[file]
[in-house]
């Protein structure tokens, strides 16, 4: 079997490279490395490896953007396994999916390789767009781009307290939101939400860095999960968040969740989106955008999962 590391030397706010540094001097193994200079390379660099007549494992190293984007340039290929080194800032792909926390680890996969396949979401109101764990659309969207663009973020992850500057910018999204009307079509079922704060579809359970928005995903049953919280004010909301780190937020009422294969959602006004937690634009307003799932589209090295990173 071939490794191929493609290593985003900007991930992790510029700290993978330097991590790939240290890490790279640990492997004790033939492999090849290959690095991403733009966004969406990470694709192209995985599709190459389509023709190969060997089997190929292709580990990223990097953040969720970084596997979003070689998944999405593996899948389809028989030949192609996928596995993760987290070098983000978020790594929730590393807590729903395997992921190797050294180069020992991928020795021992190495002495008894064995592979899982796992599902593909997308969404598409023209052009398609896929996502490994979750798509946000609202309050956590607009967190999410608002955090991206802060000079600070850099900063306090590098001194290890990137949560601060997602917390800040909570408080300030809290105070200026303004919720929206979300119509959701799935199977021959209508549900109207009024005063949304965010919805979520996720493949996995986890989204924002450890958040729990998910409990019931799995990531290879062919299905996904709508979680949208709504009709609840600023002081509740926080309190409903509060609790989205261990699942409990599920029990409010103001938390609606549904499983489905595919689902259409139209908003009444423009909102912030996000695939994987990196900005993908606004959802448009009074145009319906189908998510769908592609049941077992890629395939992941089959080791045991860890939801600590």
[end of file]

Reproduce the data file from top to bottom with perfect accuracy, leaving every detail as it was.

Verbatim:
[in-house]
């Protein structure tokens, strides 16, 4: 079997490279490395490896953007396994999916390789767009781009307290939101939400860095999960968040969740989106955008999962 590391030397706010540094001097193994200079390379660099007549494992190293984007340039290929080194800032792909926390680890996969396949979401109101764990659309969207663009973020992850500057910018999204009307079509079922704060579809359970928005995903049953919280004010909301780190937020009422294969959602006004937690634009307003799932589209090295990173 071939490794191929493609290593985003900007991930992790510029700290993978330097991590790939240290890490790279640990492997004790033939492999090849290959690095991403733009966004969406990470694709192209995985599709190459389509023709190969060997089997190929292709580990990223990097953040969720970084596997979003070689998944999405593996899948389809028989030949192609996928596995993760987290070098983000978020790594929730590393807590729903395997992921190797050294180069020992991928020795021992190495002495008894064995592979899982796992599902593909997308969404598409023209052009398609896929996502490994979750798509946000609202309050956590607009967190999410608002955090991206802060000079600070850099900063306090590098001194290890990137949560601060997602917390800040909570408080300030809290105070200026303004919720929206979300119509959701799935199977021959209508549900109207009024005063949304965010919805979520996720493949996995986890989204924002450890958040729990998910409990019931799995990531290879062919299905996904709508979680949208709504009709609840600023002081509740926080309190409903509060609790989205261990699942409990599920029990409010103001938390609606549904499983489905595919689902259409139209908003009444423009909102912030996000695939994987990196900005993908606004959802448009009074145009319906189908998510769908592609049941077992890629395939992941089959080791045991860890939801600590």